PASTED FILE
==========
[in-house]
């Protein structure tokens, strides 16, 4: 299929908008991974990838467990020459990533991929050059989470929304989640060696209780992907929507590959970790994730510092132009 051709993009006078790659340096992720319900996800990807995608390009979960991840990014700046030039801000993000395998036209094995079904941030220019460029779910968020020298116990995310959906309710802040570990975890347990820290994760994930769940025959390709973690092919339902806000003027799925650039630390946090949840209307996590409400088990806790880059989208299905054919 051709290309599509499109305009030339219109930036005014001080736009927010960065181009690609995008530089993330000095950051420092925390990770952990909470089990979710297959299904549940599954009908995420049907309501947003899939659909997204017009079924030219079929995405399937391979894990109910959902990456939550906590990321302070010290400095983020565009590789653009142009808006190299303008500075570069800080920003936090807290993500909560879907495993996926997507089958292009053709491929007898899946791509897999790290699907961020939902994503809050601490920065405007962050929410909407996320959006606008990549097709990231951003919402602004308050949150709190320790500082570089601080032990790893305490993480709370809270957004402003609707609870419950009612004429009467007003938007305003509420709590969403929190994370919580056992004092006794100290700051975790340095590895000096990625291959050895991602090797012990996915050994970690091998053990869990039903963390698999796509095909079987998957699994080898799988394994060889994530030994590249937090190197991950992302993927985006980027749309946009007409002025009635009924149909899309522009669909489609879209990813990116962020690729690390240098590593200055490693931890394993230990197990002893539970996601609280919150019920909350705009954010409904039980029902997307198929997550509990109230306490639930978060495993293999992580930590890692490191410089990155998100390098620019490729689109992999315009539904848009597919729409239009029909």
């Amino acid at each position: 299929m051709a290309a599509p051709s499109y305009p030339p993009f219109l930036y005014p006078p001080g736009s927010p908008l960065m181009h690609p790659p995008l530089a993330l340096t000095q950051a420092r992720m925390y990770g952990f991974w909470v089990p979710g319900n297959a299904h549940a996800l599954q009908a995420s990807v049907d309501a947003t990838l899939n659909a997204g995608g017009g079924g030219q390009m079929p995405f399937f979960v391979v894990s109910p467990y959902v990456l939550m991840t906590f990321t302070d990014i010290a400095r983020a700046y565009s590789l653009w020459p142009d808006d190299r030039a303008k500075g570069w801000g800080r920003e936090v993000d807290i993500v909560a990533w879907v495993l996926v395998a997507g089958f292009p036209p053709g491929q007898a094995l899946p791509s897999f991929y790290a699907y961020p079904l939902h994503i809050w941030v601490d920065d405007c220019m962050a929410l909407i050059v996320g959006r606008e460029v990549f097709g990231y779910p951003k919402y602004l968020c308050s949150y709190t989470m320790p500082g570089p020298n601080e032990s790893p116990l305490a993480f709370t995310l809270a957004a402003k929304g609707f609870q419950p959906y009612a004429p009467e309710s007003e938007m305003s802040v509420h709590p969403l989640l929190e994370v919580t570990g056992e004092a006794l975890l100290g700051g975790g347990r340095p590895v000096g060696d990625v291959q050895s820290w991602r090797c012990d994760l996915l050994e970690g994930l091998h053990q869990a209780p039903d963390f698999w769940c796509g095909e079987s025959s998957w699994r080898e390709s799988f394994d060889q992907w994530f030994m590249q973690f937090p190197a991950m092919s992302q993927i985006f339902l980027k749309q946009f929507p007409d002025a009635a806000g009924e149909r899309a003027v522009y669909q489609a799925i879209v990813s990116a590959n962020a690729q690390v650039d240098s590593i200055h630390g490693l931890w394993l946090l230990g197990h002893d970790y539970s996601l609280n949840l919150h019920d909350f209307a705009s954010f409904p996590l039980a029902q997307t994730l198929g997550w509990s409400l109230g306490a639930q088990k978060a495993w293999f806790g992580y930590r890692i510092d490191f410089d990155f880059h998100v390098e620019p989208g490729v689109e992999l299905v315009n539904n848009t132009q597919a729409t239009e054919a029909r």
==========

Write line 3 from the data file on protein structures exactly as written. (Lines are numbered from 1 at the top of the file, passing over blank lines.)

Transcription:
């Amino acid at each position: 299929m051709a290309a599509p051709s499109y305009p030339p993009f219109l930036y005014p006078p001080g736009s927010p908008l960065m181009h690609p790659p995008l530089a993330l340096t000095q950051a420092r992720m925390y990770g952990f991974w909470v089990p979710g319900n297959a299904h549940a996800l599954q009908a995420s990807v049907d309501a947003t990838l899939n659909a997204g995608g017009g079924g030219q390009m079929p995405f399937f979960v391979v894990s109910p467990y959902v990456l939550m991840t906590f990321t302070d990014i010290a400095r983020a700046y565009s590789l653009w020459p142009d808006d190299r030039a303008k500075g570069w801000g800080r920003e936090v993000d807290i993500v909560a990533w879907v495993l996926v395998a997507g089958f292009p036209p053709g491929q007898a094995l899946p791509s897999f991929y790290a699907y961020p079904l939902h994503i809050w941030v601490d920065d405007c220019m962050a929410l909407i050059v996320g959006r606008e460029v990549f097709g990231y779910p951003k919402y602004l968020c308050s949150y709190t989470m320790p500082g570089p020298n601080e032990s790893p116990l305490a993480f709370t995310l809270a957004a402003k929304g609707f609870q419950p959906y009612a004429p009467e309710s007003e938007m305003s802040v509420h709590p969403l989640l929190e994370v919580t570990g056992e004092a006794l975890l100290g700051g975790g347990r340095p590895v000096g060696d990625v291959q050895s820290w991602r090797c012990d994760l996915l050994e970690g994930l091998h053990q869990a209780p039903d963390f698999w769940c796509g095909e079987s025959s998957w699994r080898e390709s799988f394994d060889q992907w994530f030994m590249q973690f937090p190197a991950m092919s992302q993927i985006f339902l980027k749309q946009f929507p007409d002025a009635a806000g009924e149909r899309a003027v522009y669909q489609a799925i879209v990813s990116a590959n962020a690729q690390v650039d240098s590593i200055h630390g490693l931890w394993l946090l230990g197990h002893d970790y539970s996601l609280n949840l919150h019920d909350f209307a705009s954010f409904p996590l039980a029902q997307t994730l198929g997550w509990s409400l109230g306490a639930q088990k978060a495993w293999f806790g992580y930590r890692i510092d490191f410089d990155f880059h998100v390098e620019p989208g490729v689109e992999l299905v315009n539904n848009t132009q597919a729409t239009e054919a029909r």